The Western Sahara, a sliver of land rather bigger than the UK located on north Africa’s Atlantic coast, has a tragic history. Formerly a Spanish colony, it has been occupied by Morocco since the 1970s despite a strong pro-independence movement among the territory’s indigenous Saharawi population. Over 100,000 refugees from the resulting conflict still live in camps across the border in Algeria.
Raised in a refugee camp in Algeria, Aziza Brahim embodies and mourns the displacement of North Africa’s Sahrawi people. Her ascent has been steady rather than spectacular, her breakthrough coming with 2014’s Soutak, an elegant acoustic set that drew from her adopted Barcelona home. Here, Brahim embraces the electric desert blues popularised by Tinariwen and Tamikrest (with whom she shares producer Chris Eckman).
The Sahrawi refugee camps in Algeria are a bleak reminder of the plight of those displaced from what they have called “occupied western Sahara” since the Moroccan invasion in 1975. Aziza Brahim was born in the camps before moving on to Cuba and Spain, and her 2013 album Soutak, a deserved bestseller in Europe, matched powerful songs of Sahrawi defiance with laments for the refugees. She returns to the same issues here, but sounds unexpectedly laid-back.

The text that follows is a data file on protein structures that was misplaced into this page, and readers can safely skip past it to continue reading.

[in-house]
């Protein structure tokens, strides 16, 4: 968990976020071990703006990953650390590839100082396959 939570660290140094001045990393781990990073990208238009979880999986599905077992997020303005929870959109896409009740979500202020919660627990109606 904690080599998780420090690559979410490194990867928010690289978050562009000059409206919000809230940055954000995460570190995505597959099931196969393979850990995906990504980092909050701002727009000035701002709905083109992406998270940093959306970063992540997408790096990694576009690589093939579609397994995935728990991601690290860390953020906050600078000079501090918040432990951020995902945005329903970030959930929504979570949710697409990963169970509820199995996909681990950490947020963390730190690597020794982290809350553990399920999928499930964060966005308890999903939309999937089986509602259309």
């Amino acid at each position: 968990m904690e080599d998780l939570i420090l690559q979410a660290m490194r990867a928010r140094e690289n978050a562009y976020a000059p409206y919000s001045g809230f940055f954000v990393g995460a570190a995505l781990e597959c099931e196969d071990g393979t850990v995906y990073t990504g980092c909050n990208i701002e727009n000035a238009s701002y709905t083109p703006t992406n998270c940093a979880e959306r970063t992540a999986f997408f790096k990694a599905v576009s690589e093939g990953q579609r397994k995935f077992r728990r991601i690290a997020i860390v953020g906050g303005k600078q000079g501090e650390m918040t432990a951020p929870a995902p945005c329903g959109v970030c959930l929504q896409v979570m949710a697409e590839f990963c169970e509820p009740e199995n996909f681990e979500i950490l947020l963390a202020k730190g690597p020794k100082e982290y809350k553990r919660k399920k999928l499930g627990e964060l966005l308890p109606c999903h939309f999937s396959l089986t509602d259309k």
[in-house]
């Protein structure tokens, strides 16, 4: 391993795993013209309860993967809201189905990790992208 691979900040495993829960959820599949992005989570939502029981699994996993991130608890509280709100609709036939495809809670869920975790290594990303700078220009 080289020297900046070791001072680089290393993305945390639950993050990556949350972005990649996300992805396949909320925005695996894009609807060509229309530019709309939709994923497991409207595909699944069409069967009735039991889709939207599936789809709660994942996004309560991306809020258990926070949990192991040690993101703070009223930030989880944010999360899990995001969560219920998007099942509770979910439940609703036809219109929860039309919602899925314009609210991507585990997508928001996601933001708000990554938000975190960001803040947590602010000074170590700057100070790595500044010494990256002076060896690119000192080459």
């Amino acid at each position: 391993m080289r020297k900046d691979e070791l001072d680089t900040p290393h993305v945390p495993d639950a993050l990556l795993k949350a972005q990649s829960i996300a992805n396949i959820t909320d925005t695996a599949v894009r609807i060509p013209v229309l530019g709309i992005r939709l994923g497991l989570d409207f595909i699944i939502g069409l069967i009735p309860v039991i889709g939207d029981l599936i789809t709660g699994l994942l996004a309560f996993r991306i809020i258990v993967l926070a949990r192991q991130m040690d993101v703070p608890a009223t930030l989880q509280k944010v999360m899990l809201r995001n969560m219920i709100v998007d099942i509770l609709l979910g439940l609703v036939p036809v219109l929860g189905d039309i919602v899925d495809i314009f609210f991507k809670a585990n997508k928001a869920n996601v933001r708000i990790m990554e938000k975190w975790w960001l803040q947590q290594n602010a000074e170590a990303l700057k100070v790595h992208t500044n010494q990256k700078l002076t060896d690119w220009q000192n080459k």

Born and raised in a refugee camp in the Algerian desert but living in exile for the last two decades, vocalist Aziza Brahim has often used her platform as a musician to tackle themes of oppression and nationhood. While her chief lyrical concern has been fighting the Saharawi cause (her parents’ birthplace in the Western Sahara remains disputed territory), previous album Soutak also paid tribute to more global issues, such as the recent insurgency in Mali. Musically, her work reflects a similarly broad scope, with previous long-players combining western rock with Tuareg and Malian influences.
Like generations of Sahawari people, Aziza Brahim grew up in refugee camps after her pregnant mother fled the Moroccan occupation of the Western Sahara in 1976. As far back as the late 1990s the conflict in the region was being described as a "forgotten" war, and with political resolution seemingly no closer, and little to no coverage in the press, Brahim's music expresses the social injustices felt by many Sahawari people. Brahim was born in a refugee camp near Tindouf, in Algeria.
Aziza Brahim had it rough when she was young. Born in a Saharawi refugee camp in the Algerian desert, she’s lived in exile from her home for two decades, currently residing in Barcelona. The singer/songwriter hasn’t let that poison her outlook, however. Her latest album Abbar el Hamada fronts defiance of oppression everywhere, but comes equally loaded with optimism and hope.